A liveblogged review last night of the premiere of "All-American Muslim," a new TLC reality show, drew a lively crowd of viewers to the site and a long string of comments. The chat was hosted by KPCC interns Yasmin Nouh and Fareeha Molvi, both second-generation Southern Californians who grew up Muslim in the post-9/11 decade.
They set out to provide a reality check of the show, which follows five Lebanese American families living in the long-established Arab immigrant enclave of Dearborn Michigan. Among the central characters: a cop, a football coach, an aspiring nightclub owner, a young Muslim woman who likes country music and, during last night's episode, married a young man of Irish American descent.
Would the show reflect the reality of ordinary American Muslims, especially those who have come of age during this unique period in history?
The overall consensus was mixed, leaning heavily toward "not really." One complaint was that it focused on Lebanese Americans, who with other Arab Americans make up less than half the Muslim immigrants in the U.S. Others had different objections. For example, Nina, the dyed-blond and scantily dressed aspiring nightclub owner, drew some groans for portraying what some viewers considered an extreme example. Menkay wrote:
Why are all the women either total hijabi's, or the complete opposite of that (tanktops and miniskirts)? I wonder if the show producers were just not able to find a non-hijab-wearing musim girl to be in the show?
Media only portrays the Muslims that are either very far left or very right, so two extremes here. But what about the majority of Muslims who are in the middle? The muslims that dress modestly, but still call their self American AND Muslim.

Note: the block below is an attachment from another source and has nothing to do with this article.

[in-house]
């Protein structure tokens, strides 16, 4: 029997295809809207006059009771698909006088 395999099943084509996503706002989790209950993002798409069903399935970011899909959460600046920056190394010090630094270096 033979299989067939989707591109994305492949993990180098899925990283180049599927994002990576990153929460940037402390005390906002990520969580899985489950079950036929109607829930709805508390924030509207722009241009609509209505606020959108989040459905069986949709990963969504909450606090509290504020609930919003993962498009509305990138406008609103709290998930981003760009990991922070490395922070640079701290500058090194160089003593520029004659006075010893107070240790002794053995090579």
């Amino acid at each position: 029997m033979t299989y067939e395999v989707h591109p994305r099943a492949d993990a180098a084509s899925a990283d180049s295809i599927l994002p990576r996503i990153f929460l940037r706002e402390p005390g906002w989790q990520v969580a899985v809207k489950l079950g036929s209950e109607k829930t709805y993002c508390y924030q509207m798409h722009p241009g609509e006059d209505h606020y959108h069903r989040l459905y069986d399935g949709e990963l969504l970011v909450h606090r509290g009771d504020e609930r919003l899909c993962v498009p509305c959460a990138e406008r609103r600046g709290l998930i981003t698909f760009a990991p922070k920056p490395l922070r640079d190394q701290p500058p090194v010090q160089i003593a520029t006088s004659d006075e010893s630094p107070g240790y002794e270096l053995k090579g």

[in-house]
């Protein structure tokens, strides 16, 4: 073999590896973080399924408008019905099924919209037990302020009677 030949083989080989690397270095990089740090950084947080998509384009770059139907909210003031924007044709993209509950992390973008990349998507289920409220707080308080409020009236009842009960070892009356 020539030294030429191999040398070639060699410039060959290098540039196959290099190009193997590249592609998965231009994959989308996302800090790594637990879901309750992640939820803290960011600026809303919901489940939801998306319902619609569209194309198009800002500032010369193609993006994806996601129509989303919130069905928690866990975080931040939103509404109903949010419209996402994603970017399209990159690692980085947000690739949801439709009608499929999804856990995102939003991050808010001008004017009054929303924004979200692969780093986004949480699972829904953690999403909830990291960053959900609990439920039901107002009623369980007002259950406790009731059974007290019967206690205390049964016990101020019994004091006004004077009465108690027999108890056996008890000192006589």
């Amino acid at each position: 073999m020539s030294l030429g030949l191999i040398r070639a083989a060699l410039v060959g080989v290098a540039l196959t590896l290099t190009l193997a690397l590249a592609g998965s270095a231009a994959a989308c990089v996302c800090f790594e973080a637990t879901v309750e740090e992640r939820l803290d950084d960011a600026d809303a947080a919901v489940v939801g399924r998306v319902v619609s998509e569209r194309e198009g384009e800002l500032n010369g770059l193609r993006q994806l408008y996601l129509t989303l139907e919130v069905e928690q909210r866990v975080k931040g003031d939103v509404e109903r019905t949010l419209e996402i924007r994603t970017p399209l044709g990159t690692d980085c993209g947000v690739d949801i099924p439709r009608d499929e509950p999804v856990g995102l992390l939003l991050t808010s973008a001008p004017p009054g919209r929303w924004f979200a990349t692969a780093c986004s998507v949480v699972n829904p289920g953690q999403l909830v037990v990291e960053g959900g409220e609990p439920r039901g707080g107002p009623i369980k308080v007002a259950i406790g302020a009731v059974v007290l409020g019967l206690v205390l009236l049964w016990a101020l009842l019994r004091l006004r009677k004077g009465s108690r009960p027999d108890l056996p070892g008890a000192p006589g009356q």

The show also features some characters who might be considered typical suburban American stereotypes, like Fouad, the football coach. Anam S. wrote:
I just kind of find the entire concept of this show strange - the need to "prove" time and time again that Muslims can be patriotic. Look at how Muslims in your community are giving back to society for proof of that; neither saying things like "I love the USA" nor the clothes one wears nor the songs they listen to is going to reveal anything in terms of patriotism, IMHO.
i think it's okay to show the variety that exists in the Muslim community, but i would have liked them to do a better job depicting the "fully practicing" Muslim living in America
And Shumaila and Anam S. concluded, respectively:
it's tv so at the end of the day its just about being entertaining...not necessarily about portraying reality of what a religion is all about...and the 'characters' were chosen because they make for higher ratings not because of how well they shed light on islam...but still im totally disappointed with the show..
At the same time, would any of the other reality shows be as widely watched if every person/character in them was sitting at the church, rosary in hand, being a perfectly respectable human being all day? Just sayin' ;)